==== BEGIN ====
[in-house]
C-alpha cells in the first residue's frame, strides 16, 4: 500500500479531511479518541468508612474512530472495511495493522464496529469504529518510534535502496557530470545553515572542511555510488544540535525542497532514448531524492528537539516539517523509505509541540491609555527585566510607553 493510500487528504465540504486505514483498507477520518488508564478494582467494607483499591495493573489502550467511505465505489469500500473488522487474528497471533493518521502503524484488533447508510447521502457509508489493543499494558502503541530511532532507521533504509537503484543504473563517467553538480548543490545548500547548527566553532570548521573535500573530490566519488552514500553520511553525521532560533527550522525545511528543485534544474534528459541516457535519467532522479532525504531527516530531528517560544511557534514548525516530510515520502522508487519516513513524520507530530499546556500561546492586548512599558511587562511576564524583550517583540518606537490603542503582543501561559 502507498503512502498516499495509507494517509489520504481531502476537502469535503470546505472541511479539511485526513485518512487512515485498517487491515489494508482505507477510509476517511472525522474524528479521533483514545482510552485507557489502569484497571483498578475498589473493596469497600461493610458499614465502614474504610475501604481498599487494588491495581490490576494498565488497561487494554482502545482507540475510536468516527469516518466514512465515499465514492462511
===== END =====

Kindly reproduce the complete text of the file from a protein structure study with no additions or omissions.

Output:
[in-house]
C-alpha cells in the first residue's frame, strides 16, 4: 500500500479531511479518541468508612474512530472495511495493522464496529469504529518510534535502496557530470545553515572542511555510488544540535525542497532514448531524492528537539516539517523509505509541540491609555527585566510607553 493510500487528504465540504486505514483498507477520518488508564478494582467494607483499591495493573489502550467511505465505489469500500473488522487474528497471533493518521502503524484488533447508510447521502457509508489493543499494558502503541530511532532507521533504509537503484543504473563517467553538480548543490545548500547548527566553532570548521573535500573530490566519488552514500553520511553525521532560533527550522525545511528543485534544474534528459541516457535519467532522479532525504531527516530531528517560544511557534514548525516530510515520502522508487519516513513524520507530530499546556500561546492586548512599558511587562511576564524583550517583540518606537490603542503582543501561559 502507498503512502498516499495509507494517509489520504481531502476537502469535503470546505472541511479539511485526513485518512487512515485498517487491515489494508482505507477510509476517511472525522474524528479521533483514545482510552485507557489502569484497571483498578475498589473493596469497600461493610458499614465502614474504610475501604481498599487494588491495581490490576494498565488497561487494554482502545482507540475510536468516527469516518466514512465515499465514492462511